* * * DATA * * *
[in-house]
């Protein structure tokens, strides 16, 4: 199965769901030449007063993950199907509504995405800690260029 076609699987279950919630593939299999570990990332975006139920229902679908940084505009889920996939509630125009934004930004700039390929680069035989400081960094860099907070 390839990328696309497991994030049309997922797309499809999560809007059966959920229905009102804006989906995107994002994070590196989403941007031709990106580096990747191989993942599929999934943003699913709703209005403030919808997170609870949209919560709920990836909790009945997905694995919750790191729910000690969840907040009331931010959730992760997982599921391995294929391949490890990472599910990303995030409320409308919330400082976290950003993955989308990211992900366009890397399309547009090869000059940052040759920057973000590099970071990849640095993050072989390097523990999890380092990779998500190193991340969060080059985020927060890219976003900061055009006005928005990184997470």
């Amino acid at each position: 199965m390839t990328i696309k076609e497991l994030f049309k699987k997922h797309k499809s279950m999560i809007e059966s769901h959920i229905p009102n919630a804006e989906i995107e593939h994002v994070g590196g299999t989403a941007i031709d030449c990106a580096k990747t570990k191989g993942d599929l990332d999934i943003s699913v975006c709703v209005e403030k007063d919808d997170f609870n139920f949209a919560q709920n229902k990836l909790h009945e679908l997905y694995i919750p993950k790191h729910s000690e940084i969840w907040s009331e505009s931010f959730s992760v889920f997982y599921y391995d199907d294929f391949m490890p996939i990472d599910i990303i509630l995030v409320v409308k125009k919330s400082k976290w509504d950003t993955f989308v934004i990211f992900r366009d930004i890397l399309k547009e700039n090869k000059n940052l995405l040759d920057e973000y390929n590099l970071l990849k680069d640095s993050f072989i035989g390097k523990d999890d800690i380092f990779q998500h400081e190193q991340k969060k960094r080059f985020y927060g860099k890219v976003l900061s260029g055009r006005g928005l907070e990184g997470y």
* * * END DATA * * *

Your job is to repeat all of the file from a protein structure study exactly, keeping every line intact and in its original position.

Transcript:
[in-house]
């Protein structure tokens, strides 16, 4: 199965769901030449007063993950199907509504995405800690260029 076609699987279950919630593939299999570990990332975006139920229902679908940084505009889920996939509630125009934004930004700039390929680069035989400081960094860099907070 390839990328696309497991994030049309997922797309499809999560809007059966959920229905009102804006989906995107994002994070590196989403941007031709990106580096990747191989993942599929999934943003699913709703209005403030919808997170609870949209919560709920990836909790009945997905694995919750790191729910000690969840907040009331931010959730992760997982599921391995294929391949490890990472599910990303995030409320409308919330400082976290950003993955989308990211992900366009890397399309547009090869000059940052040759920057973000590099970071990849640095993050072989390097523990999890380092990779998500190193991340969060080059985020927060890219976003900061055009006005928005990184997470």
């Amino acid at each position: 199965m390839t990328i696309k076609e497991l994030f049309k699987k997922h797309k499809s279950m999560i809007e059966s769901h959920i229905p009102n919630a804006e989906i995107e593939h994002v994070g590196g299999t989403a941007i031709d030449c990106a580096k990747t570990k191989g993942d599929l990332d999934i943003s699913v975006c709703v209005e403030k007063d919808d997170f609870n139920f949209a919560q709920n229902k990836l909790h009945e679908l997905y694995i919750p993950k790191h729910s000690e940084i969840w907040s009331e505009s931010f959730s992760v889920f997982y599921y391995d199907d294929f391949m490890p996939i990472d599910i990303i509630l995030v409320v409308k125009k919330s400082k976290w509504d950003t993955f989308v934004i990211f992900r366009d930004i890397l399309k547009e700039n090869k000059n940052l995405l040759d920057e973000y390929n590099l970071l990849k680069d640095s993050f072989i035989g390097k523990d999890d800690i380092f990779q998500h400081e190193q991340k969060k960094r080059f985020y927060g860099k890219v976003l900061s260029g055009r006005g928005l907070e990184g997470y």